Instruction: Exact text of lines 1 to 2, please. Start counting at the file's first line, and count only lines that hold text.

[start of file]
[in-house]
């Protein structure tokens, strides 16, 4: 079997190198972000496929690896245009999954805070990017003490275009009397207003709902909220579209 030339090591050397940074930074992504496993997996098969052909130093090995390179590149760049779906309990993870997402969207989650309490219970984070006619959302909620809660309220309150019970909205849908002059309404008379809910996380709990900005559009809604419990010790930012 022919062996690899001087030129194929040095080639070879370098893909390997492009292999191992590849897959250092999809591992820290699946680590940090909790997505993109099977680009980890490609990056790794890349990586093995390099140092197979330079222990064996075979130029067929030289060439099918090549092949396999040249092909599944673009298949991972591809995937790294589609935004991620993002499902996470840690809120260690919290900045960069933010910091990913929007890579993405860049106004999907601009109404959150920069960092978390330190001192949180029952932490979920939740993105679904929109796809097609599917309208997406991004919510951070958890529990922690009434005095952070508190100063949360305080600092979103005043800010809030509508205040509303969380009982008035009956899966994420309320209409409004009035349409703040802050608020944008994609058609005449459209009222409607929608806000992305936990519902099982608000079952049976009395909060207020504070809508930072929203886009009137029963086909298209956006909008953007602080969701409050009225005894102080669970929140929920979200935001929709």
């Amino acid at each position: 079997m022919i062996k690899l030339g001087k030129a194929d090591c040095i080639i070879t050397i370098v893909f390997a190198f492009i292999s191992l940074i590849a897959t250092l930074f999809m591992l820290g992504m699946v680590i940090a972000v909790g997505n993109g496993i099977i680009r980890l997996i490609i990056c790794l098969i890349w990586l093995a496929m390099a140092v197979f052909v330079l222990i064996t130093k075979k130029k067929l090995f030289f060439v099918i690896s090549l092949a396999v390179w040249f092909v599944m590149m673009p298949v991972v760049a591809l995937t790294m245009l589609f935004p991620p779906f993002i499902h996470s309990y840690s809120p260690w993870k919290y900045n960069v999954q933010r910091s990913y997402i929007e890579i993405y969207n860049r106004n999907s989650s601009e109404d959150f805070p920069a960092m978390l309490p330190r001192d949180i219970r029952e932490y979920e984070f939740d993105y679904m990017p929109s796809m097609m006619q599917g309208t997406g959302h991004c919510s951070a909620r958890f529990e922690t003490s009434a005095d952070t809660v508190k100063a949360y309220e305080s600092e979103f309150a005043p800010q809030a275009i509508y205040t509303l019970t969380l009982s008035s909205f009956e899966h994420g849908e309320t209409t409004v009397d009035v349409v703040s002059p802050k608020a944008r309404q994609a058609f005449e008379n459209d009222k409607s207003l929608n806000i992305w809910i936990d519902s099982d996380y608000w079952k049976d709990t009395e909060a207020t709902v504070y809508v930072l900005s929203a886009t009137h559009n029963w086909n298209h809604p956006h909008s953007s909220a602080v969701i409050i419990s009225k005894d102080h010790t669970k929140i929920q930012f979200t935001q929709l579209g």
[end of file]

[in-house]
């Protein structure tokens, strides 16, 4: 079997190198972000496929690896245009999954805070990017003490275009009397207003709902909220579209 030339090591050397940074930074992504496993997996098969052909130093090995390179590149760049779906309990993870997402969207989650309490219970984070006619959302909620809660309220309150019970909205849908002059309404008379809910996380709990900005559009809604419990010790930012 022919062996690899001087030129194929040095080639070879370098893909390997492009292999191992590849897959250092999809591992820290699946680590940090909790997505993109099977680009980890490609990056790794890349990586093995390099140092197979330079222990064996075979130029067929030289060439099918090549092949396999040249092909599944673009298949991972591809995937790294589609935004991620993002499902996470840690809120260690919290900045960069933010910091990913929007890579993405860049106004999907601009109404959150920069960092978390330190001192949180029952932490979920939740993105679904929109796809097609599917309208997406991004919510951070958890529990922690009434005095952070508190100063949360305080600092979103005043800010809030509508205040509303969380009982008035009956899966994420309320209409409004009035349409703040802050608020944008994609058609005449459209009222409607929608806000992305936990519902099982608000079952049976009395909060207020504070809508930072929203886009009137029963086909298209956006909008953007602080969701409050009225005894102080669970929140929920979200935001929709």